Microsoft’s love affair with open-source is showing no signs of a slow down, with the company announcing plans to rebuild its Edge web browser with Chromium.

Edge is the default web browser on Windows 10, and helps power the “universal windows apps” experience.

Microsoft plans to rebuild its Edge web browser with Chromium

Microsoft says it plans to replace the proprietary EdgeHTML browser engine Edge currently uses with Chromium, an open source project.

Chromium and the Blink rendering engine power everything, from the world’s most popular web-browser (Google Chrome) to famous desktop apps like Spotify and cross-platform software frameworks like Electron. It’s well-tested, works well, and has a lot of active development.

But while it helps heal fragmentation there is a danger that the web is becoming too reliant on just one specific technology, open-source and “forkable” though it is.

Microsoft plans to become ‘major’ contributor to Chromium

Reported on Thurrot.com, Microsoft plans to switch its (tepidly successful) ‘Edge’ web browser over to a Chromium base during the next year.

The company says it wants to get involved with and become a ‘major’ contributor to the Chromium project, and has specific aims of improving Chromium’s ARM support, and adding Windows 10 hardware optimisations, better touch support and greater web accessibility.

Although it’s a big undertaking Microsoft are saying users won’t see any big changes in the look, feel and functionality of the browser (other than better stability, support for more web experiences, and so on).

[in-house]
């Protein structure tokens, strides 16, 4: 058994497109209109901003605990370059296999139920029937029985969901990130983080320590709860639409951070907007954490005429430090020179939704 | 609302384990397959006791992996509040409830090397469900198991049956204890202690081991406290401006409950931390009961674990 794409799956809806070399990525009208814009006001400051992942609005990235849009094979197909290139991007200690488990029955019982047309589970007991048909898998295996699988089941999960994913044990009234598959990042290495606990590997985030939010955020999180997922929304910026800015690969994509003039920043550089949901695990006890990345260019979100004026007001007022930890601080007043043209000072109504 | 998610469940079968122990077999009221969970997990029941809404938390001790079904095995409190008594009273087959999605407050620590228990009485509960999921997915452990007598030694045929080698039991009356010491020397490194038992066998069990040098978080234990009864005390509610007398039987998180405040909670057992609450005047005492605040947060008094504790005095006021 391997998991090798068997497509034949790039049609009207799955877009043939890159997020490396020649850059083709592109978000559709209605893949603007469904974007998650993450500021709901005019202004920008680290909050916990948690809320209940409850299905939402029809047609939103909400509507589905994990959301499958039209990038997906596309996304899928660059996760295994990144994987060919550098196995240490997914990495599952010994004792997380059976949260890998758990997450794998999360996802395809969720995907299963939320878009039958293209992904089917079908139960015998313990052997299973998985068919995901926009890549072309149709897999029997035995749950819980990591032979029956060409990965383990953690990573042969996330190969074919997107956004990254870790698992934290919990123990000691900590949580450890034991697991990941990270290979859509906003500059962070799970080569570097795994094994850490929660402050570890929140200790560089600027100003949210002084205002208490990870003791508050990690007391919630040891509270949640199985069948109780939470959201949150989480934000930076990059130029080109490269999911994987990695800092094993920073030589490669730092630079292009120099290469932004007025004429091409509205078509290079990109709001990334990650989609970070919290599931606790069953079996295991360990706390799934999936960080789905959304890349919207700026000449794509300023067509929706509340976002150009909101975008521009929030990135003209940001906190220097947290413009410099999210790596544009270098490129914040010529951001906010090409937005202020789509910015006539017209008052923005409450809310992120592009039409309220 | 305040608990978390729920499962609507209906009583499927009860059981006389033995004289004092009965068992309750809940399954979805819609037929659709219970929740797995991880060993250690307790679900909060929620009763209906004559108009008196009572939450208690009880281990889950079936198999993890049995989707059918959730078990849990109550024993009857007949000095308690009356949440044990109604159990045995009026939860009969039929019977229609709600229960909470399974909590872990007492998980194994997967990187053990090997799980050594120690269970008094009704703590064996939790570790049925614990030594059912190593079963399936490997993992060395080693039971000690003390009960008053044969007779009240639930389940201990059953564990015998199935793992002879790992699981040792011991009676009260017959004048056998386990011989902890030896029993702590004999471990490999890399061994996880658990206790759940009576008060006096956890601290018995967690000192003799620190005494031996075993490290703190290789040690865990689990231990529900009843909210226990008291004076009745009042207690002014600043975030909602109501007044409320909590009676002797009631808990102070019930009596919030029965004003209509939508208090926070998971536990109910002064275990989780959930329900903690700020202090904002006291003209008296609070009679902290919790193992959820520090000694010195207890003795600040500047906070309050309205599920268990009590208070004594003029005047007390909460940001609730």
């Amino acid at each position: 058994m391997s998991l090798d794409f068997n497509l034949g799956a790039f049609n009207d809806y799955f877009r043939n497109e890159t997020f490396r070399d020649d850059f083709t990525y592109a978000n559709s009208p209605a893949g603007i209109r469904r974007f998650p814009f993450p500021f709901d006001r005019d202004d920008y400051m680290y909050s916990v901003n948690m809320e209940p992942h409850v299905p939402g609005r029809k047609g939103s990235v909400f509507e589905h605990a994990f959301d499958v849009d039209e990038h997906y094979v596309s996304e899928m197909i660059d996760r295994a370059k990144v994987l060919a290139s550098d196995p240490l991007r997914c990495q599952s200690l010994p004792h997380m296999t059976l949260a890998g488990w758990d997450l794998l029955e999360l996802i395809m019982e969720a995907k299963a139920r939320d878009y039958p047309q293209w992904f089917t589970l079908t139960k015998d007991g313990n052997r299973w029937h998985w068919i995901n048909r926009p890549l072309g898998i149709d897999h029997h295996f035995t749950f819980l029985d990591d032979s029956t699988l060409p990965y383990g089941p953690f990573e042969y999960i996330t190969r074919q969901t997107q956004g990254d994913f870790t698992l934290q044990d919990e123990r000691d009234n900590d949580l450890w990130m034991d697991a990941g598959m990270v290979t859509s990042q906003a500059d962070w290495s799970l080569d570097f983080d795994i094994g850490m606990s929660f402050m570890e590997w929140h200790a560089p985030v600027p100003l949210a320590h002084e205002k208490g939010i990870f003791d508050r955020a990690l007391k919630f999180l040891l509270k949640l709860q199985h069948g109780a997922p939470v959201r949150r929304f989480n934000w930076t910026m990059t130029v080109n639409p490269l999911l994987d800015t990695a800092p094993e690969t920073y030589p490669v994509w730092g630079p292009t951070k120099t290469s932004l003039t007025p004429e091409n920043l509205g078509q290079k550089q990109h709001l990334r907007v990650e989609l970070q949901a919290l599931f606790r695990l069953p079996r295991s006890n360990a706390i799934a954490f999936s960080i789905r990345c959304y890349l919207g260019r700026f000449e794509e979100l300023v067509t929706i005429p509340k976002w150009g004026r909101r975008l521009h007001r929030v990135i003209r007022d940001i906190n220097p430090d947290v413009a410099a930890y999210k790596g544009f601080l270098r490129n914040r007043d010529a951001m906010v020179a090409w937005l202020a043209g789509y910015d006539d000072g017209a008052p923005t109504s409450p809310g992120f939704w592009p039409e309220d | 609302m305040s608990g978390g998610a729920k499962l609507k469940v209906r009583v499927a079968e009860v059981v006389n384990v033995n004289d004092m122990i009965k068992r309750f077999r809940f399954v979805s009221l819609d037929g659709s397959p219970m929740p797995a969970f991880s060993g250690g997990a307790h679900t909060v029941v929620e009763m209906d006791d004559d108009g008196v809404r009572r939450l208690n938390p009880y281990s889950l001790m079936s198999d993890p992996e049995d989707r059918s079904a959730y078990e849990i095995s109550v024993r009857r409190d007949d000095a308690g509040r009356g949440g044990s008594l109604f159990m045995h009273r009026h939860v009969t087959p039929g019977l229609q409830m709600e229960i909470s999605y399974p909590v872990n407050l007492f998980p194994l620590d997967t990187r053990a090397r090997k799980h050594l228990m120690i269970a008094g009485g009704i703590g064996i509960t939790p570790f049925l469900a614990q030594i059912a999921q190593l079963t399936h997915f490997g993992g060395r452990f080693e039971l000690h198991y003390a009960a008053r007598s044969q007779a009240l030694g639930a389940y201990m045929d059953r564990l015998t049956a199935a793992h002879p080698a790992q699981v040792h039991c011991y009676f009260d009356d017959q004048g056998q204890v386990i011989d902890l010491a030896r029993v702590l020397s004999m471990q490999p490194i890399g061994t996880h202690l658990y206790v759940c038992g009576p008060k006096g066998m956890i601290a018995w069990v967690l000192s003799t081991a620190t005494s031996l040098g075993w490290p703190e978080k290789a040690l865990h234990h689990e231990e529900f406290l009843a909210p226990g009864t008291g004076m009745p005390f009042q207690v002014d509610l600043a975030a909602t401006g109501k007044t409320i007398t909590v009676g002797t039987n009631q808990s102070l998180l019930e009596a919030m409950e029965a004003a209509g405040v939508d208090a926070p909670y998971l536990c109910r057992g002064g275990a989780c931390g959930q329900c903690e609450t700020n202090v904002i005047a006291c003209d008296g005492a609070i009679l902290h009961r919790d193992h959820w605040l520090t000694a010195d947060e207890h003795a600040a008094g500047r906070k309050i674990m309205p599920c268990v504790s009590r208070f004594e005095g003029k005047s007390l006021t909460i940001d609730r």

A early preview of the new Microsoft Edge is currently slated for release in early 2019.

But it gets even weirder.

Might we see Microsoft Edge on Linux?

Microsoft edge chromium and linux

Microsoft says it also plans to to bring Edge to ‘other platforms’, including macOS. On Apple devices it would be first time a Microsoft browser has run on the platform since 2003.

But what about Linux?

Edge switching to Chromium opens the possibility of Edge being available to use on Linux.

Now, Microsoft hasn’t said as much, and I’d imagine supporting an additional platform won’t be quite as simple as checking a box or adding a build flag.

But Chromium, Blink and related technologies support Linux very well (Chromium, Google Chrome, Chrome OS – all work on Linux, are developed on Linux, or rely on Linux in some way) so it’s not a impossibility.

Microsoft Visual Studio Code is already available on Linux, as are a score of other Chromium based web browsers, including Vivaldi, Opera and Yandex.

Only question is: if Edge for Linux was available, would you use it?

Thanks Alex

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